Such indirect messaging isn’t a new idea. Green marketing expert and CBSAC committee member Jacquelyn Ottman cleverly brought the industry’s attention to this fundamental principle in her latest book, The New Rules of Green Marketing. When branding sustainable products or services, core messaging must appeal to consumers’ self-interests. By underscoring the primary benefits most relevant to that item’s function (such as how car sharing saves you money or how responsibly manufactured clothing makes you look good), you establish your brand as more of a need than an idealistic want.
Most importantly, this subtle approach broadens your target market. It was this latter rationale panelists emphasized the most. For a sharing economy to expand and prevail, after all, the philosophy must pervade mainstream consumer groups. In the same respect, it must pervade mainstream companies . Try telling brands that incorporating sharing services into their business model could lower costs, broaden their target markets, and extend the profit-making capacity of every product involved, and you might drive greater change than you would with environmental guilt appeals.
But in the end, it won’t matter if companies actually like product sharing; they’ll have to live with it. That’s why General Motors and Ford invested in peer-to-peer car sharing companies this year, and it’s why major auto manufacturers in Germany, such as Volkswagen, recently launched car-sharing programs. Ironically, it’s possible that companies investing wisely in sharing could face more opportunity than risk. Car-sharing revenues in North America, for example, will hit $3.3 billion by 2016 according to Gartner Group researchers.
[image_2_big]Overall, it seems possible for a healthy national sharing economy to yield many macroeconomic benefits. Sharing services could create countless jobs for entrepreneurs. Sharing options could open up niche or expensive products to much wider consumer markets. Sharing frameworks adopted by manufacturers could extend the money-making capacity of their products without requiring additional production costs. Just imagine a major manufacturer or retailer that is the producer or designer of products – and the facilitator of sharing services for those products.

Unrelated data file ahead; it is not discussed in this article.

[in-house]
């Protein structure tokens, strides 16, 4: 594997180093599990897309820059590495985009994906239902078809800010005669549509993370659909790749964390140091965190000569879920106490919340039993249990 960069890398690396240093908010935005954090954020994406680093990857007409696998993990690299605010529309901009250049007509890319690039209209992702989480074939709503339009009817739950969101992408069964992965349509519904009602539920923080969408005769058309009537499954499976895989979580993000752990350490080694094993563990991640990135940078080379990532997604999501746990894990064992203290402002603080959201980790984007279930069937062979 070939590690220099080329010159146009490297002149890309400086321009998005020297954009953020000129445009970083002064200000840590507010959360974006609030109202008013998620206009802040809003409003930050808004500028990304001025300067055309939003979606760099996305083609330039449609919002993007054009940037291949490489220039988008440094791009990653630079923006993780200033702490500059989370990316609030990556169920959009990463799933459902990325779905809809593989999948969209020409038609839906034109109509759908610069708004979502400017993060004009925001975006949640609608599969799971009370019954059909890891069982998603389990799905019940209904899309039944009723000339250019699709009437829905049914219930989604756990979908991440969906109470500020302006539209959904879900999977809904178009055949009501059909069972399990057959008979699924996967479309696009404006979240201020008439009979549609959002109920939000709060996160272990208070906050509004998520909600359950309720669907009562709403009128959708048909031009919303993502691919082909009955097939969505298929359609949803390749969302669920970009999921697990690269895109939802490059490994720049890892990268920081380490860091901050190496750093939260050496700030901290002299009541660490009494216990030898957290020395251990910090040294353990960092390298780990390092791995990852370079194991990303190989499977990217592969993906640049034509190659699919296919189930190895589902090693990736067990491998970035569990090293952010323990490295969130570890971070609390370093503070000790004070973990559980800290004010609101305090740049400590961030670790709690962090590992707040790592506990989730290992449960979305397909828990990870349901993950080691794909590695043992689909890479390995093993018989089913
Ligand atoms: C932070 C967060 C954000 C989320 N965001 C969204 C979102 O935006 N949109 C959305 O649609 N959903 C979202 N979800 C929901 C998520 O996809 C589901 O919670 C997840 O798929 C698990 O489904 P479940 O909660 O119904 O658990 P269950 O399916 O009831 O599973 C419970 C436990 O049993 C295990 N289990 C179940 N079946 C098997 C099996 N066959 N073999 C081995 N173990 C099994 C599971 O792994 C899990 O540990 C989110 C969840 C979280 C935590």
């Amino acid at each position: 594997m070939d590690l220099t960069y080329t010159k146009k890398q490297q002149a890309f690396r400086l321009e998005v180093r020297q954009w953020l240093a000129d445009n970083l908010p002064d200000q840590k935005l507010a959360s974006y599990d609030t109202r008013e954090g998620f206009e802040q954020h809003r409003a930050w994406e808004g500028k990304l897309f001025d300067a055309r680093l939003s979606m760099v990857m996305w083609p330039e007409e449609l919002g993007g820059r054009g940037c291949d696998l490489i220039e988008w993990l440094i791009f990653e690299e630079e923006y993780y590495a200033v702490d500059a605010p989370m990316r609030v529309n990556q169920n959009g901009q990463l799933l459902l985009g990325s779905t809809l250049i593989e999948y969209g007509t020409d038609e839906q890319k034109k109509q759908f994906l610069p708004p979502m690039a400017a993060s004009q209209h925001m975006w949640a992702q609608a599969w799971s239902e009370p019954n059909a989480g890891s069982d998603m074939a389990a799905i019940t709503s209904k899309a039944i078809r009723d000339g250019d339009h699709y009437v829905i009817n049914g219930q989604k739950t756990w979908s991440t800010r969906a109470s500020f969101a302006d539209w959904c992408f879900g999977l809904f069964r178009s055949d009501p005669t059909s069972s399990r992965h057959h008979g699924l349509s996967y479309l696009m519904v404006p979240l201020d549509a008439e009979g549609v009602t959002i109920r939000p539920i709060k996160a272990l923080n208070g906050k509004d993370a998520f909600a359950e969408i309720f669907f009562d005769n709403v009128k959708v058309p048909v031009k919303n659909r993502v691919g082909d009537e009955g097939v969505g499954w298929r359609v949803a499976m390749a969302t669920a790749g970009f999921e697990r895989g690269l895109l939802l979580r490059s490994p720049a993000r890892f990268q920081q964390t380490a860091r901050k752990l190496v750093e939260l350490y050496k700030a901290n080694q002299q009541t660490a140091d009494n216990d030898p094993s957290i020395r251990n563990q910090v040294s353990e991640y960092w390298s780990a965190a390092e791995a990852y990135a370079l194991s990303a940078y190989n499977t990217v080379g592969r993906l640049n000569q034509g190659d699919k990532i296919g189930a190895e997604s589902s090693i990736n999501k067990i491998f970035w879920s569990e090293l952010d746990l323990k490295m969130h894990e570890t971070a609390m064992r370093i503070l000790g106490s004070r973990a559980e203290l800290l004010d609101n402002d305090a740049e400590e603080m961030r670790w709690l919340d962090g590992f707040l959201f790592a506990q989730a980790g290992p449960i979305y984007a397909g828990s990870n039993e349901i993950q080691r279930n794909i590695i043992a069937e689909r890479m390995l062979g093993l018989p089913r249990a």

While ownership and one-time-use will never become obsolete, scarce resources will dictate that they become less frequent in most product categories. For this reason, sharing may very well be the 21st century’s miracle fuel in that it is nearly immune to ecological constraints. After all the efficiencies gained from the Industrial Age and the Information Age, the greatest efficiencies of all may be yet to come in the Sharing Age.
All of this brings to mind the saying so cleverly recalled by Key WiFi founder and CEO Adam Black. “Cavemen didn’t stop building with stone because they ran out. They stopped because they found better materials.”
We have plenty of materials… for now. Only thinking about now, though, has never made anyone rich or famous. Will cooperative networks power our future?
This piece was originally published on A Greener Big Apple